Part three of the expert cycle “Fundamentals of female fertility diagnosis” discusses the female fertility assessment and further diagnosis. The fundamentals of female fertility diagnosis are based on the identification of the cause of infertility. In order to achieve this aim, a medical interview and specialist tests are required.

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Fundamentals of female fertility diagnosis

The difficulties associated with conception are a significant and increasingly frequent problem of today’s world. Contrary to the common opinion, for several dozen years the level of infertility is relatively constant[1]. Meanwhile, diagnostic methods and lifestyle have changed. To a large extent, the problem of infertility results also from the shift in age at which couples decide to become parents. The increasing number of people first seek professional fulfillment and set aside the decision about starting a family. The contributing factors are the increased effectiveness of contraception and better accessibility of counseling for family planning. However, the potential chance of giving birth to a child decreases with age and, in consequence, the percentage of infertile couples grows[2]. We can talk about infertility if a couple does not achieve pregnancy after a year of regular unprotected intercourse. The studies have demonstrated that after this time, about 85% women get pregnant. In the remaining 15%, diagnosis should be initiated in order to identify the cause of the problem[3]. We should always keep in mind the most important rule of patient management in this group. In the case of infertility, we do not diagnose the woman or the man, but the couple as a whole.

The most significant single factor affecting a woman’s fertility is her age. This is why age-related changes are discussed before any other causes of infertility. Over time, a woman’s body experiences changes which decrease her chances for fertilization: the number of ovarian follicles drops – those remaining age, the rate of aneuploidies increases which results in lower chances for fertilization and increased risk of pregnancy loss; sensitivity to gonadotropins decreases. With age, the success rate of assisted reproductive technologies (ART) decreases as well. The numbers of obtained oocytes and available embryos are lower, the incidence of fragmentations and aneuploidies in embryos is higher, and the implantation rate is lower in older than in younger women[4].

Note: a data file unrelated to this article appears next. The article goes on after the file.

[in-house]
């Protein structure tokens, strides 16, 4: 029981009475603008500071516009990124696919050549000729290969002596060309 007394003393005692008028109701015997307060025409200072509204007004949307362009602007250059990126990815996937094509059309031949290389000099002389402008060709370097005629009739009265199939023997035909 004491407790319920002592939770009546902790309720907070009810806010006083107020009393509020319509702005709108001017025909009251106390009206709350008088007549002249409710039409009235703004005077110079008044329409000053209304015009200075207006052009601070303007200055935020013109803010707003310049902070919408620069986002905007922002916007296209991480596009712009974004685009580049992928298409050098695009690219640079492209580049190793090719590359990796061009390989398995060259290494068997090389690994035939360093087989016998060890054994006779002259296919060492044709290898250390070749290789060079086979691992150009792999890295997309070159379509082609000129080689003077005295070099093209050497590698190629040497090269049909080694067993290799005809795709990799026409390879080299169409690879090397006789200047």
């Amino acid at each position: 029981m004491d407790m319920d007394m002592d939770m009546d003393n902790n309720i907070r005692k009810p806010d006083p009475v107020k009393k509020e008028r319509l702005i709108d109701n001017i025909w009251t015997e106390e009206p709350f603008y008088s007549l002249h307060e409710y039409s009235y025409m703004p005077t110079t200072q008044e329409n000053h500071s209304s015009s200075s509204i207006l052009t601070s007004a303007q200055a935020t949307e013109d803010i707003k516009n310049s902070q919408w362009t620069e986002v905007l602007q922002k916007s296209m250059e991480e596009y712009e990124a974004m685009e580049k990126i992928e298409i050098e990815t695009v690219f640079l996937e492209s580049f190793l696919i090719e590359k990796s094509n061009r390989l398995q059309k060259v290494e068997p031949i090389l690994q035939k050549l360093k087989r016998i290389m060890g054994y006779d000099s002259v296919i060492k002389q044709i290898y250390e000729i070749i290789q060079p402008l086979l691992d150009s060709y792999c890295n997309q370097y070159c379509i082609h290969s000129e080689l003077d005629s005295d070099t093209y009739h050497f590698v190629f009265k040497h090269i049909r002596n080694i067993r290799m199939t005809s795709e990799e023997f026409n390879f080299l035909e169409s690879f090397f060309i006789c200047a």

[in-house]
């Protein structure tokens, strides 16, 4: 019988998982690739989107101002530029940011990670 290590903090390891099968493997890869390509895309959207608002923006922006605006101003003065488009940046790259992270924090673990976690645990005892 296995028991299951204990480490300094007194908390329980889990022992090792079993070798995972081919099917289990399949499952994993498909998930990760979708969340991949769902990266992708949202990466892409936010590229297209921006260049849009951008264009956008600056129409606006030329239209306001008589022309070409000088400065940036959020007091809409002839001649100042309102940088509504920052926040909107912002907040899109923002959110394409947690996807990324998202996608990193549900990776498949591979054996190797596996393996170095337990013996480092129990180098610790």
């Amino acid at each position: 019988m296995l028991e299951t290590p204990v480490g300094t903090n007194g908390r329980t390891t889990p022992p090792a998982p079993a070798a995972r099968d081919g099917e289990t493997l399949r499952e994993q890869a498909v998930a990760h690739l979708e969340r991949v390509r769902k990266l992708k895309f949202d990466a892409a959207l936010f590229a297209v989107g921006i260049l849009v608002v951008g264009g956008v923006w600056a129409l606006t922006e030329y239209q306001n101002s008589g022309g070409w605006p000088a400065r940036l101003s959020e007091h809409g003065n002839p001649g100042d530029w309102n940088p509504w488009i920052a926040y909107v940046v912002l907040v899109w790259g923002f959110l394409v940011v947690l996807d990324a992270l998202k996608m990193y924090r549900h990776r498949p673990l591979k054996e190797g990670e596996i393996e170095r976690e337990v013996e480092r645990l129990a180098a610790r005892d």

The causes of female infertility can be divided into several groups:

1. Ovarian

This group includes ovarian function disorders which lead to very irregular ovulations or their total absence.

In the 16th to 20th week of fetal life, ovaries contain approximately 6-7 millions of primary follicles. In the course of life, this number systematically decreases. A newborn has approximately 1 to 2 million of these follicles. At the time of menarche, there are about 300 thousand of them in ovaries; in the period of menopause – only several hundred thousand of them remain. The follicle pool can fall drastically in the consequence of, for example, surgical interventions within ovaries or their resection. This can result in earlier menopause[5][6]. In the case of unexplained infertility in a woman over 30 years of age, we should always take into account premature ovarian failure and decreased number of follicles in ovaries. In such a case, shortened menstrual cycles due to shorter follicular phase are observed[7].

Ovulation disorders are responsible for up to 40% causes of infertility[8]. Their clinical manifestations include the disturbed rhythm of menstrual bleedings (oligo/amenorrhea, functional bleedings, polymenorrhea). The causes may include thyroid gland diseases, excessive loss of body mass[9], intensive sport activities, polycystic ovary syndrome, hypothalamic pituitary failure, hyperprolactinemia. In exceptional cases, even with regular menstruations, unruptured dominant follicle can undergo luteinization – then regular menstrual cycles without ovulation occur. Ovulation assessment is one of the fundamental tests in the treatment of infertility. The presence of ovulation is confirmed in serial ultrasound examinations carried out on subsequent days of the menstrual cycle, observation of the growth of dominant follicle with simultaneous observation of the quality and quantity of cervical mucus. A patient can carry out the self-observation of the occurrence of ovulatory cycles through the observation of cervical mucus, daily measurements of her body temperature or carrying out ovulation tests. Such observations should be performed preferably in parallel with ultrasound exams to confirm ovulation. Nevertheless, the only indisputable proof of ovulation is pregnancy. If any disorders are confirmed, it is necessary to identify their causes, carry out hormonal tests, and in certain cases exclude, for example, endometriosis, and inflammations. When the causes of anovulation have been identified, treatment can be initiated.